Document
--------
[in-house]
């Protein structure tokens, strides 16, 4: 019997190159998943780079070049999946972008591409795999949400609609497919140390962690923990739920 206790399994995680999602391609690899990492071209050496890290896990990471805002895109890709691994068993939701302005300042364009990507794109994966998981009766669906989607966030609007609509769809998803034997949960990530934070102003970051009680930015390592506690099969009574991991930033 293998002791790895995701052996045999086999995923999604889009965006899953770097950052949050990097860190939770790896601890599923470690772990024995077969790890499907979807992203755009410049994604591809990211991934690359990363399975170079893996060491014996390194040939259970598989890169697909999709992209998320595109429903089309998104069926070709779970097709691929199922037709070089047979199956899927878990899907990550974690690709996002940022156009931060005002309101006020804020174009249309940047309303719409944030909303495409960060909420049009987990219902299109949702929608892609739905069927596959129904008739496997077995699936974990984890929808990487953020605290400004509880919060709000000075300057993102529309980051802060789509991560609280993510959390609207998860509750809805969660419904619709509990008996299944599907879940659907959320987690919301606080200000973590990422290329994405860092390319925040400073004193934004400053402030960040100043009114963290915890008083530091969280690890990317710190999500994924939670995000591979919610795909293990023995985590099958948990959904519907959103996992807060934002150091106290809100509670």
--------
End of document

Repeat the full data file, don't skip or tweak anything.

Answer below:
[in-house]
């Protein structure tokens, strides 16, 4: 019997190159998943780079070049999946972008591409795999949400609609497919140390962690923990739920 206790399994995680999602391609690899990492071209050496890290896990990471805002895109890709691994068993939701302005300042364009990507794109994966998981009766669906989607966030609007609509769809998803034997949960990530934070102003970051009680930015390592506690099969009574991991930033 293998002791790895995701052996045999086999995923999604889009965006899953770097950052949050990097860190939770790896601890599923470690772990024995077969790890499907979807992203755009410049994604591809990211991934690359990363399975170079893996060491014996390194040939259970598989890169697909999709992209998320595109429903089309998104069926070709779970097709691929199922037709070089047979199956899927878990899907990550974690690709996002940022156009931060005002309101006020804020174009249309940047309303719409944030909303495409960060909420049009987990219902299109949702929608892609739905069927596959129904008739496997077995699936974990984890929808990487953020605290400004509880919060709000000075300057993102529309980051802060789509991560609280993510959390609207998860509750809805969660419904619709509990008996299944599907879940659907959320987690919301606080200000973590990422290329994405860092390319925040400073004193934004400053402030960040100043009114963290915890008083530091969280690890990317710190999500994924939670995000591979919610795909293990023995985590099958948990959904519907959103996992807060934002150091106290809100509670």